HOLLYWOOD—On the heels of his commercially successful coastal New England-set comedy “Moonrise Kingdom,” filmmaker Wes Anderson’s ventures far across the pond to Eastern Europe for his newest comedy adventure, “The Grand Budapest Hotel.”
The film jumps around to various time periods, but the main plot revolves around a fussy concierge at a luxury alpine hotel and spa in a fictional country called Zubrowka in the 1930s. Known as Gustave H. or Monsieur Gustave, he takes under his wing a lobby boy, who eventually grows up to become the hotel’s manager, and it is that protégé, as an adult, that tells the story of Gustave H. in flashback to a young writer.
The Texas-born Anderson, whose other films include “The Royal Tenenbaums” and “The Fantastic Mr. Fox,” co-wrote the screenplay with his friend Hugo Guinness, starting with the Gustave character, which was based on a mutual friend of theirs.
“We had the inspiration and we wrote a section of it, but we couldn’t really figure out what happened next,” Anderson recalls of the six-year writing process. “There was no hotel and he wasn’t a concierge or anything.”
Anderson said the script began to take shape when he became interested in the works of Austrian novelist Stefan Zweig.
“We had this idea that it would be in a hotel and (Gustave) would be a concierge,” he says. “At that point, (the script) seemed to have the key ingredients, and we wrote the thing very quickly after that. The (design of the) hotel came in later.”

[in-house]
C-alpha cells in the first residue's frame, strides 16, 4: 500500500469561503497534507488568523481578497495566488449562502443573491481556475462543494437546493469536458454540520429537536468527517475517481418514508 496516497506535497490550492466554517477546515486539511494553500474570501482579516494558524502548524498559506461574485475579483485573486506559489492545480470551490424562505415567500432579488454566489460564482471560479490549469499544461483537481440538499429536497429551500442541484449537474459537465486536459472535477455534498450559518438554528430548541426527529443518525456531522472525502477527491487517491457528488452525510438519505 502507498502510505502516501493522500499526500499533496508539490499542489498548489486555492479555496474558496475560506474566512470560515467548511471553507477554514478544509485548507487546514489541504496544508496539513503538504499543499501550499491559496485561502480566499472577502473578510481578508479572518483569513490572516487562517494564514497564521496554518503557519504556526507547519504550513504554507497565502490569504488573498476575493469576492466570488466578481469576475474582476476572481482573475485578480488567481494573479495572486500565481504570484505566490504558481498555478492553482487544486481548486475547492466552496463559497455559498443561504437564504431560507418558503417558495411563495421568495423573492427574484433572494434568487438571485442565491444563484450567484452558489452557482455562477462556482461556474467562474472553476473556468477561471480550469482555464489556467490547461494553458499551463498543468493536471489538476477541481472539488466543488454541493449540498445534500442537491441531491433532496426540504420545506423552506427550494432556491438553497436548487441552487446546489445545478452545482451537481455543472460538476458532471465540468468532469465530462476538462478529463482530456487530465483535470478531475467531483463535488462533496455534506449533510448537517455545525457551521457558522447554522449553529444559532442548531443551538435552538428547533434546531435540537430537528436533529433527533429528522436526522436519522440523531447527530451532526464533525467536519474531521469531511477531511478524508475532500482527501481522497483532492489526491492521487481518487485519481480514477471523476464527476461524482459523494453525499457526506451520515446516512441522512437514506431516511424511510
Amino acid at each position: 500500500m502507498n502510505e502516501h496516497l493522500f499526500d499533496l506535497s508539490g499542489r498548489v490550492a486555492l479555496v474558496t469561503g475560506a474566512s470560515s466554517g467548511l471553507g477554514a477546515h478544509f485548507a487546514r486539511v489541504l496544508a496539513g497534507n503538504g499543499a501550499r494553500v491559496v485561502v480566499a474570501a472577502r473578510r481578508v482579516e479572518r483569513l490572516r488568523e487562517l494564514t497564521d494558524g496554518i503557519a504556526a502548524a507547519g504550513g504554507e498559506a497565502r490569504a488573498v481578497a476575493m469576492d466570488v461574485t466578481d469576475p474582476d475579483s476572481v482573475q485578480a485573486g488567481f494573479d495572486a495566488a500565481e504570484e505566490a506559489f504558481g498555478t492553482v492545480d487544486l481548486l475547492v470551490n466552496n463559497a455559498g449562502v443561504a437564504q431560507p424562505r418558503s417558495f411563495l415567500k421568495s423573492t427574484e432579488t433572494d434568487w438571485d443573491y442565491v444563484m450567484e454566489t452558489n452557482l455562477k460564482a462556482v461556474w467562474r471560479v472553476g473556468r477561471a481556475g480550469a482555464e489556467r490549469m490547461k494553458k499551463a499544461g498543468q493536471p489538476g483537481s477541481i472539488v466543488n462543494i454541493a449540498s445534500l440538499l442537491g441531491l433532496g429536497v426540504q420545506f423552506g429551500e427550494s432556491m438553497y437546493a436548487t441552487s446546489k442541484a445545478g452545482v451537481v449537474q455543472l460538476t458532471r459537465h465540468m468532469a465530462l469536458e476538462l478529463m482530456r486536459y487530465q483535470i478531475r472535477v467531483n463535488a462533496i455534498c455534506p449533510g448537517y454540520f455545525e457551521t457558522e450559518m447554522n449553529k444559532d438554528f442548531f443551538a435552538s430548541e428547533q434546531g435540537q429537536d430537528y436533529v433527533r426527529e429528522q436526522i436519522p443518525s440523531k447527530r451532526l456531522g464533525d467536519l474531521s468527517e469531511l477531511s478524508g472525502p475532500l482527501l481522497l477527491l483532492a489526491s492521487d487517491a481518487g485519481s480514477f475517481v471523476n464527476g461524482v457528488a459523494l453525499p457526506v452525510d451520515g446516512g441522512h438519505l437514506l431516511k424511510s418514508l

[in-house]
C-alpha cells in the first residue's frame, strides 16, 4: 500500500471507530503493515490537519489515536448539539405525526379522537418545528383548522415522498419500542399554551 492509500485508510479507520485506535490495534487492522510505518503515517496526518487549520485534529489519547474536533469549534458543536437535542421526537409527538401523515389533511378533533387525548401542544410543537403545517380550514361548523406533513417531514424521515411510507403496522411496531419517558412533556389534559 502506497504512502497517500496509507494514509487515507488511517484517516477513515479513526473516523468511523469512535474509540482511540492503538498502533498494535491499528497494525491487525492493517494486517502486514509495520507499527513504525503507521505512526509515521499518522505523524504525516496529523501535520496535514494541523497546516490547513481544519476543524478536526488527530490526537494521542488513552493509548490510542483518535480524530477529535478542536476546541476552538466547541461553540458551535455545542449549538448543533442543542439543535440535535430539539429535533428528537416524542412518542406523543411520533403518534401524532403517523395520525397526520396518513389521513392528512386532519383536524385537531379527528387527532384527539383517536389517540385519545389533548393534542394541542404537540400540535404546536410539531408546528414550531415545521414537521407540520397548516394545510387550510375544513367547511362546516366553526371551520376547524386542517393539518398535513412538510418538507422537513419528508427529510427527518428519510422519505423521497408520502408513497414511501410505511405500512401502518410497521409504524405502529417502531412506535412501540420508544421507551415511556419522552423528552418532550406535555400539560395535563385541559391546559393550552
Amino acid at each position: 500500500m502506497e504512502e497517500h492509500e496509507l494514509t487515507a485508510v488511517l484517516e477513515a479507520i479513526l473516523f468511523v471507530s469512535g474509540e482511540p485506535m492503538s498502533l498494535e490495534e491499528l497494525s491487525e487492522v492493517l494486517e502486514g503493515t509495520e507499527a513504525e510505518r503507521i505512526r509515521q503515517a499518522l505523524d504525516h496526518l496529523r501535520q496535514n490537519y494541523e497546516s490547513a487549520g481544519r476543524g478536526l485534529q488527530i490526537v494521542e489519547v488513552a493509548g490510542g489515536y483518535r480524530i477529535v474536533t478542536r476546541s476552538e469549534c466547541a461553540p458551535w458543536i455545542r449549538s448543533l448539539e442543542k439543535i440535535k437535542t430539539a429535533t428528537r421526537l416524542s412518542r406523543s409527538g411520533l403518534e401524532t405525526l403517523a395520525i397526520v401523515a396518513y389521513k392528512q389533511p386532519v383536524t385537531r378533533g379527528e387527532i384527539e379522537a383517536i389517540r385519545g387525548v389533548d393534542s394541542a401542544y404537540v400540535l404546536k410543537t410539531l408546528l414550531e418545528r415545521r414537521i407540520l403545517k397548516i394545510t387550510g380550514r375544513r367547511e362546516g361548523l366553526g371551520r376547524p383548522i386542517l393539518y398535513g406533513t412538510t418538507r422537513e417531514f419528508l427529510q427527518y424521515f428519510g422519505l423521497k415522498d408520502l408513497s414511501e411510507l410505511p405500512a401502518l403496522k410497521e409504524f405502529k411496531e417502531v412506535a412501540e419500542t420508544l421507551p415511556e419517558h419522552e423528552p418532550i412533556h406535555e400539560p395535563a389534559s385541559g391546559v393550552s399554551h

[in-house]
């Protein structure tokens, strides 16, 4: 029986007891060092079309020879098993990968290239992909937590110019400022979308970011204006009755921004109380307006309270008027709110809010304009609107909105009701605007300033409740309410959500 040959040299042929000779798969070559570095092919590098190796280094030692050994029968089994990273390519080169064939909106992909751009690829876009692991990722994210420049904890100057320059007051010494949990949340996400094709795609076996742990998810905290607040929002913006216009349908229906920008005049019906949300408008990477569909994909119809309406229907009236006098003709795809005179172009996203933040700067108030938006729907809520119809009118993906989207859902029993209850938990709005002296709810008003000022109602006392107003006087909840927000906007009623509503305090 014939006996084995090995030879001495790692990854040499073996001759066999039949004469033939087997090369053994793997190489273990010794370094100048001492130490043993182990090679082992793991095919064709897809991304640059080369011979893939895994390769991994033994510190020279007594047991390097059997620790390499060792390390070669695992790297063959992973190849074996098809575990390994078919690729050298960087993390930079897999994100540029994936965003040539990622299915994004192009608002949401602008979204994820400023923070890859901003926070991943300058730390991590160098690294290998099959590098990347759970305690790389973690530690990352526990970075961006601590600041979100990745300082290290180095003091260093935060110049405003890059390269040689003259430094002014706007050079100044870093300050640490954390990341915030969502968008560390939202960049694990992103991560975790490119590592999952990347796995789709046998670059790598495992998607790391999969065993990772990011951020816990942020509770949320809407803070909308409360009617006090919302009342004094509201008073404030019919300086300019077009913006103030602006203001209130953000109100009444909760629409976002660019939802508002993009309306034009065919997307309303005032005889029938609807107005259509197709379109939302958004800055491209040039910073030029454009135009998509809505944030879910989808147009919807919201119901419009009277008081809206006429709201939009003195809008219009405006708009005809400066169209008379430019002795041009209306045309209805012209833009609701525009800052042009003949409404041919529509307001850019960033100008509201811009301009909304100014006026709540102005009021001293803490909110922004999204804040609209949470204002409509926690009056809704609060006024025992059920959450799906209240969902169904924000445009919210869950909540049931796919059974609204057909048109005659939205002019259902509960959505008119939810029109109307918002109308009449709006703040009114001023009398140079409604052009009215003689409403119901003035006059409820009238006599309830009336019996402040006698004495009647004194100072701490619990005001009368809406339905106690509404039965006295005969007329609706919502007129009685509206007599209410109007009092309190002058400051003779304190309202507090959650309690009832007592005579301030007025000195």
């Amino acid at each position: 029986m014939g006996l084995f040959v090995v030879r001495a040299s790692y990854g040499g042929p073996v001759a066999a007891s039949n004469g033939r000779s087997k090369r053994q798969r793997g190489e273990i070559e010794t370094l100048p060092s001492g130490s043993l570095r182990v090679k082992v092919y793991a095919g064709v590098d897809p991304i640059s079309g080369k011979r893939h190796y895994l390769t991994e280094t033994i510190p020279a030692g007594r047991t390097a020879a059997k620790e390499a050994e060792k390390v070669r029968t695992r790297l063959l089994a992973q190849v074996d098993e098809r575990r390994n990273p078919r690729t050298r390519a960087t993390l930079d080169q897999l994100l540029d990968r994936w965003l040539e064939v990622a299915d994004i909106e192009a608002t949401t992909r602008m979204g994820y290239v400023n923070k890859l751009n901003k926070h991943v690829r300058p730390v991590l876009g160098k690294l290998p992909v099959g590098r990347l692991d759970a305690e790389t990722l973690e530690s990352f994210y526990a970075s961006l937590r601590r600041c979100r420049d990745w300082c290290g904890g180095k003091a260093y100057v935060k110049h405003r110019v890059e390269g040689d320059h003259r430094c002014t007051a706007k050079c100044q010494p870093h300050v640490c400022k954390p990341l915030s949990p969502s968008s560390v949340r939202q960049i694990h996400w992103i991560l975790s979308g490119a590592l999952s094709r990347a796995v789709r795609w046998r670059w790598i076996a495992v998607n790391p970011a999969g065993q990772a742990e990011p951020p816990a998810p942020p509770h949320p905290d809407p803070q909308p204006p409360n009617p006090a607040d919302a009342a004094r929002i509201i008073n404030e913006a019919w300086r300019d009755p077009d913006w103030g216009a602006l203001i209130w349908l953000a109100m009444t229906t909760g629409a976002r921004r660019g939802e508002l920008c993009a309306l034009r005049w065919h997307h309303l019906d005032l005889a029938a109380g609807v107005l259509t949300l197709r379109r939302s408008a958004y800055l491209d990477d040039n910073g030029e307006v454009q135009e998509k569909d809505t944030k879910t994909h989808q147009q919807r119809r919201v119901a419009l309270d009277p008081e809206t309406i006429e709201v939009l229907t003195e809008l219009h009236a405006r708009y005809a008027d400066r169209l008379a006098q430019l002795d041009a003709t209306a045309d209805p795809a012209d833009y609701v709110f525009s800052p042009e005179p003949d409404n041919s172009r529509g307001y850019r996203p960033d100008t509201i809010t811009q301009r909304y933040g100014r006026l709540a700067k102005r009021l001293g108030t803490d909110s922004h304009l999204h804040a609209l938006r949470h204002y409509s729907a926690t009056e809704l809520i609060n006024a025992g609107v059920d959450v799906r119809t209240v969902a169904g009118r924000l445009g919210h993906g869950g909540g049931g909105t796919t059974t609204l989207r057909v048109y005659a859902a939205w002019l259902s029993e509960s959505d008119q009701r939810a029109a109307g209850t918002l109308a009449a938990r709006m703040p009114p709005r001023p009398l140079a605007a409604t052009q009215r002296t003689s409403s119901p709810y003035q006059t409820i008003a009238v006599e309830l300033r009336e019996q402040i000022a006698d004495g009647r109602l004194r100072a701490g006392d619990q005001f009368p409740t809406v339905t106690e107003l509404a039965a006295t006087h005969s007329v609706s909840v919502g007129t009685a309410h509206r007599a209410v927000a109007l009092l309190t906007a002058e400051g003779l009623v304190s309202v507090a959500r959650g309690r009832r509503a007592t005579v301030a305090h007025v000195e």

Planning for the film began with finding the right location for the hotel. Since the hotel goes through several changes, from it’s 1930s heyday when it was a celebrated spa resort to the period when it fell under fascist control to a nearly uninhabited Communist-era construction in its decline, Anderson and his team scoured Europe for a location with character and visual flexibility. He discovered an unexpected kind of back lot in a vast, turn-of the-century department store in the German town of Gorlitz, on the border of Poland and the Czech Republic.
Not only did Anderson and his team build sets inside the store, they also set up their production offices and workshops there, creating an entirely self-contained world that kept cast and crew inside the Zubrowka universe.
“It was the perfect spot and it has a structure of its own with this soaring atrium, beautiful chandeliers and a stained glass ceiling,” says production designer Adam Stockhausen. “It even had the concierge area that’s the perfect spot.”
“We had been looking together at all these old images of hotels,” recalls Anderson. “So we had all this research and all these ideas and we scouted around looking at other things. We had all these inspirations to sort of apply when we had this place. It turned out to be a great discovery—that department store.”
Anderson wrote the character of Gustave H. with one actor in mind: two-time Oscar nominee Ralph Fiennes.
“Over the years, I’ve discovered the way to make somebody not want the part is to offer it to them,” he jokes. “Maybe it’s psychology. Maybe it’s just actor psychology. I was locked into it. I only do one movie at a time. I don’t have six scripts sitting around and think, ‘If this one doesn’t go, I’ll do the other one’—this is all I’ve got. And I’ve only got one guy that I thought could play this, so I was very anxious about it.”
The filmmaker admits he had no backup plan had Fiennes said no.